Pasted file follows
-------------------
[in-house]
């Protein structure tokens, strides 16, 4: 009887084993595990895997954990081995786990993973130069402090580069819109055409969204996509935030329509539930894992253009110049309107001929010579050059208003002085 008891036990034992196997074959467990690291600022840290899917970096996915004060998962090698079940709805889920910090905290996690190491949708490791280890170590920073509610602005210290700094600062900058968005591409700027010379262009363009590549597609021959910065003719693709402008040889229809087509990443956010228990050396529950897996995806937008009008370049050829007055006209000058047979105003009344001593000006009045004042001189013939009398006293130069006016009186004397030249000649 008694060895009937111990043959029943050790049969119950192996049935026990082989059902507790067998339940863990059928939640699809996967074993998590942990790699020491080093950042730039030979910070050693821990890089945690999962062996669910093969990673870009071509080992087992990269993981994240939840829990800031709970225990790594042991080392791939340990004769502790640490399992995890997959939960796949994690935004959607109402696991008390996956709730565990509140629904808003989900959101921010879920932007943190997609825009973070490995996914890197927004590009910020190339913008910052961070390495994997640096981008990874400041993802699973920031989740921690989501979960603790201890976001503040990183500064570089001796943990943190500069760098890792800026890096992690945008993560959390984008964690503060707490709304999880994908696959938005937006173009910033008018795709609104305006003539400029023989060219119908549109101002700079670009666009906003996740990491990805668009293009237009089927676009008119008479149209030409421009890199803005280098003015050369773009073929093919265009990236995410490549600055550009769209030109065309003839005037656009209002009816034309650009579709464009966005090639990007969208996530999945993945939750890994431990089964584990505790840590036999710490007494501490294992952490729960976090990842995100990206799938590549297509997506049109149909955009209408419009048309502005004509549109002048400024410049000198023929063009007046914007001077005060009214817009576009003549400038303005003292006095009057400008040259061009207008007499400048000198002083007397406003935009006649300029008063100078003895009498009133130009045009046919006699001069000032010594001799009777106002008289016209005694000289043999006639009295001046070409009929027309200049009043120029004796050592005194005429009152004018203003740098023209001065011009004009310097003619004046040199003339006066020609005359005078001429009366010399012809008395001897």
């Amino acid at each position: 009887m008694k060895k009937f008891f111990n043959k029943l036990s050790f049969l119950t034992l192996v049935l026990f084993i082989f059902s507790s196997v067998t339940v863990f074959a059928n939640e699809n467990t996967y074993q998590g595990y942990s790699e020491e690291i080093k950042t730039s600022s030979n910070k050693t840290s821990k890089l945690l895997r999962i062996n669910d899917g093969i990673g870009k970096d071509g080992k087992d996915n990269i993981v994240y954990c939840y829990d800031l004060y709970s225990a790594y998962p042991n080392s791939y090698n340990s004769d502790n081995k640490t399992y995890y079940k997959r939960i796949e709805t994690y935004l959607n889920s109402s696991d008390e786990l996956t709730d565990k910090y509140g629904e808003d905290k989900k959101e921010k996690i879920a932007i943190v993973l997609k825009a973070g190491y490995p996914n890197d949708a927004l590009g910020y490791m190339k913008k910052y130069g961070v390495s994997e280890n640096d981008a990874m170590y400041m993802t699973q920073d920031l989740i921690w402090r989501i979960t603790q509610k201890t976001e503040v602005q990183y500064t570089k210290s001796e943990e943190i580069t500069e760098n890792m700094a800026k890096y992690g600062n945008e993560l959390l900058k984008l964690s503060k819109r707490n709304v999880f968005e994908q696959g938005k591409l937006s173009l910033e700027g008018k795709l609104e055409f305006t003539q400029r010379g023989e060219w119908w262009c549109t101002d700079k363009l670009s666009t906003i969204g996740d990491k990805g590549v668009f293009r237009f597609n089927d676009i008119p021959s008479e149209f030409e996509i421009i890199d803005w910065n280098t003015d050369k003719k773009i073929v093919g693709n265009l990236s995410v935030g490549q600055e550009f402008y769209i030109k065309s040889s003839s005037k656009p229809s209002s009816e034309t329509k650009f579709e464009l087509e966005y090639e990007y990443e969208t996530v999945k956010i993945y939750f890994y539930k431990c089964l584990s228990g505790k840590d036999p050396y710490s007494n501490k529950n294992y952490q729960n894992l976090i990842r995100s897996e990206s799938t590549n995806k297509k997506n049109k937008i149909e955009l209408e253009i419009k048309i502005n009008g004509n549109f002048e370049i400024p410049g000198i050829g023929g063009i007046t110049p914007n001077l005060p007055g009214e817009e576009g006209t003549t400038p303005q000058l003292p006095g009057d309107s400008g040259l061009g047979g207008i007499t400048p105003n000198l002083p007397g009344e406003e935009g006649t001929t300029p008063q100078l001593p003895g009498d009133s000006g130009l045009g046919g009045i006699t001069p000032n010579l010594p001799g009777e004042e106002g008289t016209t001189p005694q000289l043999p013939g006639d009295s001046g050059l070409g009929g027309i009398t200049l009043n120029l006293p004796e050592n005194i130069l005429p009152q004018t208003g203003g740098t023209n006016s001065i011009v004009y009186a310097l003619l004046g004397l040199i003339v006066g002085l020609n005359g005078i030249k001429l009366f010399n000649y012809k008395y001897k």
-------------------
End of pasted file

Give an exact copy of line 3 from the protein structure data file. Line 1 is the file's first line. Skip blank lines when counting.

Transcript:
């Amino acid at each position: 009887m008694k060895k009937f008891f111990n043959k029943l036990s050790f049969l119950t034992l192996v049935l026990f084993i082989f059902s507790s196997v067998t339940v863990f074959a059928n939640e699809n467990t996967y074993q998590g595990y942990s790699e020491e690291i080093k950042t730039s600022s030979n910070k050693t840290s821990k890089l945690l895997r999962i062996n669910d899917g093969i990673g870009k970096d071509g080992k087992d996915n990269i993981v994240y954990c939840y829990d800031l004060y709970s225990a790594y998962p042991n080392s791939y090698n340990s004769d502790n081995k640490t399992y995890y079940k997959r939960i796949e709805t994690y935004l959607n889920s109402s696991d008390e786990l996956t709730d565990k910090y509140g629904e808003d905290k989900k959101e921010k996690i879920a932007i943190v993973l997609k825009a973070g190491y490995p996914n890197d949708a927004l590009g910020y490791m190339k913008k910052y130069g961070v390495s994997e280890n640096d981008a990874m170590y400041m993802t699973q920073d920031l989740i921690w402090r989501i979960t603790q509610k201890t976001e503040v602005q990183y500064t570089k210290s001796e943990e943190i580069t500069e760098n890792m700094a800026k890096y992690g600062n945008e993560l959390l900058k984008l964690s503060k819109r707490n709304v999880f968005e994908q696959g938005k591409l937006s173009l910033e700027g008018k795709l609104e055409f305006t003539q400029r010379g023989e060219w119908w262009c549109t101002d700079k363009l670009s666009t906003i969204g996740d990491k990805g590549v668009f293009r237009f597609n089927d676009i008119p021959s008479e149209f030409e996509i421009i890199d803005w910065n280098t003015d050369k003719k773009i073929v093919g693709n265009l990236s995410v935030g490549q600055e550009f402008y769209i030109k065309s040889s003839s005037k656009p229809s209002s009816e034309t329509k650009f579709e464009l087509e966005y090639e990007y990443e969208t996530v999945k956010i993945y939750f890994y539930k431990c089964l584990s228990g505790k840590d036999p050396y710490s007494n501490k529950n294992y952490q729960n894992l976090i990842r995100s897996e990206s799938t590549n995806k297509k997506n049109k937008i149909e955009l209408e253009i419009k048309i502005n009008g004509n549109f002048e370049i400024p410049g000198i050829g023929g063009i007046t110049p914007n001077l005060p007055g009214e817009e576009g006209t003549t400038p303005q000058l003292p006095g009057d309107s400008g040259l061009g047979g207008i007499t400048p105003n000198l002083p007397g009344e406003e935009g006649t001929t300029p008063q100078l001593p003895g009498d009133s000006g130009l045009g046919g009045i006699t001069p000032n010579l010594p001799g009777e004042e106002g008289t016209t001189p005694q000289l043999p013939g006639d009295s001046g050059l070409g009929g027309i009398t200049l009043n120029l006293p004796e050592n005194i130069l005429p009152q004018t208003g203003g740098t023209n006016s001065i011009v004009y009186a310097l003619l004046g004397l040199i003339v006066g002085l020609n005359g005078i030249k001429l009366f010399n000649y012809k008395y001897k």